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An Autoloading Saga

Winchester's quest for the perfect autoloader has a long and interesting history.
Photo by Outdoor Life Online Editor
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Although Winchester Arms has a history of innovations and consumer loyalty perhaps unmatched by any other gunmaker, its experience with autoloading shotguns has not always been rosy. The sad tale begins in 1899, when John Browning brought Winchester a plan for a self-loading shotgun. Until then the two had enjoyed a mutually beneficial working agreement, with Browning's patents being used in some of Winchester's most successful guns.




Incorporated into some of Winchester's most successful guns. This time, however, rather than selling his rights to the new gun, Browning wanted a royalty arrangement, which Winchester refused. So Browning took his design and patents to Remington, which introduced the shotgun in 1905 as its Model 11-the gun that was to earn smoothbore immortality as the Belgian-made square or "humpback" autoloader bearing Browning's name.This time, however, rather than selling his rights to the new gun, Browning asked for a royalty arrangement, which Winchester refused. So Browning took his design and patents to Remington, which introduced the shotgun in 1905 as its Model 11-the gun that was to earn smoothbore immortality as the Belgian-made square or "humpback" autoloader bearing Browning's name.



One of the ironies of Browning's falling-out with Winchester is that it was a Winchester engineer who helped Browning write the patent applications for his autoloader. Moreover, the patents proved so ironclad that Winchester's efforts to produce an autoloader of its own design were seriously crippled-a fact glaringly and somewhat shamefully obvious when Winchester introduced its own autoloader, which in the company's fashion was named for its year of introduction, 1911. Winchester sidestepped the Browning patent for an operating handle on the bolt-the M1911 didn't have one! Instead, the mechanism was cycled for loading and unloading by grasping the barrel and jacking the whole works up and down. This feat was made somewhat easier by a knurled gripping surface on the barrel near the muzzle, but it wasn't all that pretty, and the poor M1911 didn't become much of a favorite.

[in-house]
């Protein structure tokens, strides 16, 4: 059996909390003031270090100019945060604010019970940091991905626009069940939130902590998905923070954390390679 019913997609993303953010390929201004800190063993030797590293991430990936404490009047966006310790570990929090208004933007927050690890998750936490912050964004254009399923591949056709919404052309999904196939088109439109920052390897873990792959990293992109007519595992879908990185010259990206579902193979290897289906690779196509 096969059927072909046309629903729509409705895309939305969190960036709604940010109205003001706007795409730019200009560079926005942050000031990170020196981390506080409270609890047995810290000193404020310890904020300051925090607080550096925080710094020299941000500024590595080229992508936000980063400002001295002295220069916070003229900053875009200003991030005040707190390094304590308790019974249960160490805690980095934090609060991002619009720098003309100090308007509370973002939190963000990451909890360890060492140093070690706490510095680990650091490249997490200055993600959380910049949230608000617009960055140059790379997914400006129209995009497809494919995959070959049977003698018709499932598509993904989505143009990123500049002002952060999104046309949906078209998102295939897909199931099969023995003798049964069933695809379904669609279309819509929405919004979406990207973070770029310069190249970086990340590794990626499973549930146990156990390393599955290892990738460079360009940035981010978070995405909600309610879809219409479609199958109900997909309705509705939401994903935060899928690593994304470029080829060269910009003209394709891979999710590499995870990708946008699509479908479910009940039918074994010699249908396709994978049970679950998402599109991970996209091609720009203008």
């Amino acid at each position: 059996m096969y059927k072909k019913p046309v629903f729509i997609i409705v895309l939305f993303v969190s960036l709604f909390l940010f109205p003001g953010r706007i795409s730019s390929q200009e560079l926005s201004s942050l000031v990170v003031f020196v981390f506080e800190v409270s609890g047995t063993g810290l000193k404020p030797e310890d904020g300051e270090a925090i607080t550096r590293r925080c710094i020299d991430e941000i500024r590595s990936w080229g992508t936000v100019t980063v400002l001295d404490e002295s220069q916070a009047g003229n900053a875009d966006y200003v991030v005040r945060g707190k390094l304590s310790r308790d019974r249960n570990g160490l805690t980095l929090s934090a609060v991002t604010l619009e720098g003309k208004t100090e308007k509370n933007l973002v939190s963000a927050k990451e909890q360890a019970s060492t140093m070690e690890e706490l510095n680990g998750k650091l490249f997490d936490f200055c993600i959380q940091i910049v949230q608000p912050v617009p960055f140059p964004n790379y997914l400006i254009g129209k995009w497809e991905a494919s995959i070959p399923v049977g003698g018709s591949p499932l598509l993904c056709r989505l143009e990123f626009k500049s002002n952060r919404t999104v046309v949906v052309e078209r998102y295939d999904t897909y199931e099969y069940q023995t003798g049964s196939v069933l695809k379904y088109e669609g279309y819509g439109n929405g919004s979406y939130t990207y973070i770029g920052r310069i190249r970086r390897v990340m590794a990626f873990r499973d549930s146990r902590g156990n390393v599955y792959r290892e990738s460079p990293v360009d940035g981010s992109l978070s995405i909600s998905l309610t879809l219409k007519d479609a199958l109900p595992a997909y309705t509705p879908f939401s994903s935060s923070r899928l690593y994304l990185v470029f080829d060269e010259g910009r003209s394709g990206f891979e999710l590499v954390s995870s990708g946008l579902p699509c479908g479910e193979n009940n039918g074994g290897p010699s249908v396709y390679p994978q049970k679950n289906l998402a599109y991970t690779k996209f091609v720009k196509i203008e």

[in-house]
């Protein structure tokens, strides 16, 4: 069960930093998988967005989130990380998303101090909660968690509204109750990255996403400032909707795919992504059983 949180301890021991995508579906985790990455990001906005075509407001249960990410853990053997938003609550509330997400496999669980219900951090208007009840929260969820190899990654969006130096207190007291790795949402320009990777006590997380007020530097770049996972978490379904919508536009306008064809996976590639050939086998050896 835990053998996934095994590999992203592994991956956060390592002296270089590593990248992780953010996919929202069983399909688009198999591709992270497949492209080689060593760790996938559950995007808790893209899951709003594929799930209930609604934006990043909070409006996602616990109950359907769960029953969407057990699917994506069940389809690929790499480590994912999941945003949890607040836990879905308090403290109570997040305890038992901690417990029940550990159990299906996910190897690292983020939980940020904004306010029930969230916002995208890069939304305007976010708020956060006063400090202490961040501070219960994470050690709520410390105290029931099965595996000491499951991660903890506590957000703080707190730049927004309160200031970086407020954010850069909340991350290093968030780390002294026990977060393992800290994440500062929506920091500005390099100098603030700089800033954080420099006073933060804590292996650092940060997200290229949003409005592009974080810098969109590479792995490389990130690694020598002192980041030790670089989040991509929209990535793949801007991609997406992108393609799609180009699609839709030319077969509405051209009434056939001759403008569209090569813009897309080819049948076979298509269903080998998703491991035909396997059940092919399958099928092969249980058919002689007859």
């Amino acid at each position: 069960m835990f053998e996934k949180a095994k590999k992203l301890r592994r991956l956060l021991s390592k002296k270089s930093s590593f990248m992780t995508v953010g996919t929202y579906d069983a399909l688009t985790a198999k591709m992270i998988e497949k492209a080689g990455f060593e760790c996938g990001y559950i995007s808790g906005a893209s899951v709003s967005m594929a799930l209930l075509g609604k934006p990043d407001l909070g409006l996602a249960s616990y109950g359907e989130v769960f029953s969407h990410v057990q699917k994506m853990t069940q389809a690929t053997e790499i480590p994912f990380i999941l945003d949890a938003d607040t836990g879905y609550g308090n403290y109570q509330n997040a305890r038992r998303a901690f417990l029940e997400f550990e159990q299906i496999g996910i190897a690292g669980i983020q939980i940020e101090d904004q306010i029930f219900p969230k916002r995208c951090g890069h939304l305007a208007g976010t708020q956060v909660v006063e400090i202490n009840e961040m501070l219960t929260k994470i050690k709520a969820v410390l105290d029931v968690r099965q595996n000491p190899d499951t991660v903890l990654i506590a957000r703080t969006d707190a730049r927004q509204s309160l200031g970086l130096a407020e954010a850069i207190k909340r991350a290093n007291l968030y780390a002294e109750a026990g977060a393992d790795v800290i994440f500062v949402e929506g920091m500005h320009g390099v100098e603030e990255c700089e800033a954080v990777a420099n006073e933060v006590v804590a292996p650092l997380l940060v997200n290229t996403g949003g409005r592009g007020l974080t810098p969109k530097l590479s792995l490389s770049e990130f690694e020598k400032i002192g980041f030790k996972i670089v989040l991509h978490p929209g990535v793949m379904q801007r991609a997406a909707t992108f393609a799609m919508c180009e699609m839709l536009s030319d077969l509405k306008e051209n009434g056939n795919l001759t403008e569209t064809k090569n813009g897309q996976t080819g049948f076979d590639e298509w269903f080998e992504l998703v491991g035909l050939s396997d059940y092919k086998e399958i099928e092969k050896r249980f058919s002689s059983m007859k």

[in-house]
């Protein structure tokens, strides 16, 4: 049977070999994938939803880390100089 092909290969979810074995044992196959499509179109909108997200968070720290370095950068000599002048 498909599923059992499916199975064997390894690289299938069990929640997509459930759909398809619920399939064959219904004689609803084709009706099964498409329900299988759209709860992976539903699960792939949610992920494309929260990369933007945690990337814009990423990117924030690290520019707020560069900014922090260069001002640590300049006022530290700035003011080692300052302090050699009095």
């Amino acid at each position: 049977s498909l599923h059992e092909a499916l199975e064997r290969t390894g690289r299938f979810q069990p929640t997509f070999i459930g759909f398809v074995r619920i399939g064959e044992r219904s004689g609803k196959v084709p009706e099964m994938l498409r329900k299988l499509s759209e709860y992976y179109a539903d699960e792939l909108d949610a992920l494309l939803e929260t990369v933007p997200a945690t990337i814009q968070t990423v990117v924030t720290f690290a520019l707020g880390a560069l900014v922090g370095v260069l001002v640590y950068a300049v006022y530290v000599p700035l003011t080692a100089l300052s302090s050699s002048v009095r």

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Early Guns

Winchester had another go at making a self-feeding shotgun with its M40 (yep, 1940), which came to be called the "Gooseneck" model because of its rounded receiver profile. Apparently, Winchester's engineers had something else on their minds when they designed the M40, but the gun never got much chance to prove how bad it was because WWII came along and production ended, never to be started again. Only about 12,000 of the guns were made, which excites collectors of rare Winchesters.



Winchester's autoloading shotgun fortunes improved considerably with the M50. (Nope, wrong guess. It was 1954, but they already had an M54 rifle.) In my not unbiased opinion, the M50 is
the most gracefully contoured, cleanly detailed, smoothest-working autoloading shotgun ever made, before or since. Winchester escaped the Browning curse with the M50 because on its engineering
staff was no less a wizard than Marsh "Carbine" Williams. Like Williams's carbine of WWII fame, the M50 operated on the short-recoil principle, with the "floating" chamber recoiling about a tenth of an inch within the fixed barrel. This eliminated the "double-shuffle" effect of Browning's long-recoil system, in which the recoil-driven bolt moves rearward with the barrel. As slick as the M50 (which came in 12- and 20-gauge) was, however, a butt-heavy feel caused by a weighty inertia rod in the butt section brought it ongoing criticism.



The M50 might be called the last shotgun of the "old" Winchester-meaning the metal was nicely machined,
fitted and finished, with honest hand checkering on the wood. But pretty as it was, the M50 did not become the autoloading equivalent of Winchester's great M12 pump gun. The 1950s saw rapid changes in gunmaking and design. Postwar Europe was becoming a factor and Remington s a dominant force in the shotgun market. What
Winchester needed was a blockbuster
attention getter, an autoloader that
wasn't just new, but also different.



A Glass-Barreled Wonder

That something different was the M59 (yep, born in 1959). Actually, the mechanism and operation of the M59 was identical to that of the M50, with several interchangeable parts. But what was radically different about the M59 was that it had a glass barrel! Not glass like a beer mug, but some 500 miles